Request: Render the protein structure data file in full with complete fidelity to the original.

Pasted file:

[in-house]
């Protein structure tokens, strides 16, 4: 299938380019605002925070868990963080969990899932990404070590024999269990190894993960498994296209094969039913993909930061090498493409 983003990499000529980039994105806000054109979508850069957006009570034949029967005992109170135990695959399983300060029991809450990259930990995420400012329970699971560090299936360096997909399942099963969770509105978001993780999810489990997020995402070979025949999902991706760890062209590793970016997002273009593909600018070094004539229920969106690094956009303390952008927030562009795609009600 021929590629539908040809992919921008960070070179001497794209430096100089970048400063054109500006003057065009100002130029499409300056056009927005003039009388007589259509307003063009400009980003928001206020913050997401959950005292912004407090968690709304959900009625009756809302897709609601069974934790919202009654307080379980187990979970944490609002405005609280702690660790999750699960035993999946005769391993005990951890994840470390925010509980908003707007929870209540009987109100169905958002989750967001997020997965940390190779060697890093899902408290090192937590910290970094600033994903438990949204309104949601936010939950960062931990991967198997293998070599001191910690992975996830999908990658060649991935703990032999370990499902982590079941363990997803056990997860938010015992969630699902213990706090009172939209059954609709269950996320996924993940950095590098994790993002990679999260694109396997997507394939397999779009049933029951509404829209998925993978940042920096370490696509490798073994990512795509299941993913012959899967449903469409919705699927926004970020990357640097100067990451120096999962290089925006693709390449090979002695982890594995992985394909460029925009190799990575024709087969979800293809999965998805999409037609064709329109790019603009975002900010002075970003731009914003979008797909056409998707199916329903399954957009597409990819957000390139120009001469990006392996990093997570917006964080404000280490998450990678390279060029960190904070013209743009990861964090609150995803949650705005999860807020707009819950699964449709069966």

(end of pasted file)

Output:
[in-house]
């Protein structure tokens, strides 16, 4: 299938380019605002925070868990963080969990899932990404070590024999269990190894993960498994296209094969039913993909930061090498493409 983003990499000529980039994105806000054109979508850069957006009570034949029967005992109170135990695959399983300060029991809450990259930990995420400012329970699971560090299936360096997909399942099963969770509105978001993780999810489990997020995402070979025949999902991706760890062209590793970016997002273009593909600018070094004539229920969106690094956009303390952008927030562009795609009600 021929590629539908040809992919921008960070070179001497794209430096100089970048400063054109500006003057065009100002130029499409300056056009927005003039009388007589259509307003063009400009980003928001206020913050997401959950005292912004407090968690709304959900009625009756809302897709609601069974934790919202009654307080379980187990979970944490609002405005609280702690660790999750699960035993999946005769391993005990951890994840470390925010509980908003707007929870209540009987109100169905958002989750967001997020997965940390190779060697890093899902408290090192937590910290970094600033994903438990949204309104949601936010939950960062931990991967198997293998070599001191910690992975996830999908990658060649991935703990032999370990499902982590079941363990997803056990997860938010015992969630699902213990706090009172939209059954609709269950996320996924993940950095590098994790993002990679999260694109396997997507394939397999779009049933029951509404829209998925993978940042920096370490696509490798073994990512795509299941993913012959899967449903469409919705699927926004970020990357640097100067990451120096999962290089925006693709390449090979002695982890594995992985394909460029925009190799990575024709087969979800293809999965998805999409037609064709329109790019603009975002900010002075970003731009914003979008797909056409998707199916329903399954957009597409990819957000390139120009001469990006392996990093997570917006964080404000280490998450990678390279060029960190904070013209743009990861964090609150995803949650705005999860807020707009819950699964449709069966």